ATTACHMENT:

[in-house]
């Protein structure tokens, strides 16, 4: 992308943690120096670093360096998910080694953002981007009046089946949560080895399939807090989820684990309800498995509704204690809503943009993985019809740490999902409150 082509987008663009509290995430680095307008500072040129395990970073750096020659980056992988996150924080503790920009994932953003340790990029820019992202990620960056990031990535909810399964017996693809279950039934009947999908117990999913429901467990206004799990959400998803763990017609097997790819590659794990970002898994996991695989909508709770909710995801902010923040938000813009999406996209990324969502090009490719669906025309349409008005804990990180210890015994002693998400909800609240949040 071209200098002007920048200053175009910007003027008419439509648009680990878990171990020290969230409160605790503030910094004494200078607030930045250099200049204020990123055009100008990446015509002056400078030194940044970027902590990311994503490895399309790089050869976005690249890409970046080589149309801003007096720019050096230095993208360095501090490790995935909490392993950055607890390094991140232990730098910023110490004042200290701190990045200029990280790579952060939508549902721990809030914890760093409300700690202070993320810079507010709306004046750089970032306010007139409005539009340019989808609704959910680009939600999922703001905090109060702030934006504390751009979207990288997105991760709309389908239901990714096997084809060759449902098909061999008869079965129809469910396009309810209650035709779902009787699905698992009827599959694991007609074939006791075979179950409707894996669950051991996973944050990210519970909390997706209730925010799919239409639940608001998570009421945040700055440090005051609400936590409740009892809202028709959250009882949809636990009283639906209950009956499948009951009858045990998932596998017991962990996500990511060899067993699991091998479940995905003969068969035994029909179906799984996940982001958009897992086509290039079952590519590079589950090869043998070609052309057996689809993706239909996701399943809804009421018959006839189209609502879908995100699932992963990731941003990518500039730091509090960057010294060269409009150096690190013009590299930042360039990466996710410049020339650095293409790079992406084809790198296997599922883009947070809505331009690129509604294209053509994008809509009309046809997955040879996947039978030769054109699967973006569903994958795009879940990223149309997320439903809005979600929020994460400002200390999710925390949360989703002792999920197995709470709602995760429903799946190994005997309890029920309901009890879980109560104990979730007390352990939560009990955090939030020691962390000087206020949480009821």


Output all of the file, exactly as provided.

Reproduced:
[in-house]
């Protein structure tokens, strides 16, 4: 992308943690120096670093360096998910080694953002981007009046089946949560080895399939807090989820684990309800498995509704204690809503943009993985019809740490999902409150 082509987008663009509290995430680095307008500072040129395990970073750096020659980056992988996150924080503790920009994932953003340790990029820019992202990620960056990031990535909810399964017996693809279950039934009947999908117990999913429901467990206004799990959400998803763990017609097997790819590659794990970002898994996991695989909508709770909710995801902010923040938000813009999406996209990324969502090009490719669906025309349409008005804990990180210890015994002693998400909800609240949040 071209200098002007920048200053175009910007003027008419439509648009680990878990171990020290969230409160605790503030910094004494200078607030930045250099200049204020990123055009100008990446015509002056400078030194940044970027902590990311994503490895399309790089050869976005690249890409970046080589149309801003007096720019050096230095993208360095501090490790995935909490392993950055607890390094991140232990730098910023110490004042200290701190990045200029990280790579952060939508549902721990809030914890760093409300700690202070993320810079507010709306004046750089970032306010007139409005539009340019989808609704959910680009939600999922703001905090109060702030934006504390751009979207990288997105991760709309389908239901990714096997084809060759449902098909061999008869079965129809469910396009309810209650035709779902009787699905698992009827599959694991007609074939006791075979179950409707894996669950051991996973944050990210519970909390997706209730925010799919239409639940608001998570009421945040700055440090005051609400936590409740009892809202028709959250009882949809636990009283639906209950009956499948009951009858045990998932596998017991962990996500990511060899067993699991091998479940995905003969068969035994029909179906799984996940982001958009897992086509290039079952590519590079589950090869043998070609052309057996689809993706239909996701399943809804009421018959006839189209609502879908995100699932992963990731941003990518500039730091509090960057010294060269409009150096690190013009590299930042360039990466996710410049020339650095293409790079992406084809790198296997599922883009947070809505331009690129509604294209053509994008809509009309046809997955040879996947039978030769054109699967973006569903994958795009879940990223149309997320439903809005979600929020994460400002200390999710925390949360989703002792999920197995709470709602995760429903799946190994005997309890029920309901009890879980109560104990979730007390352990939560009990955090939030020691962390000087206020949480009821």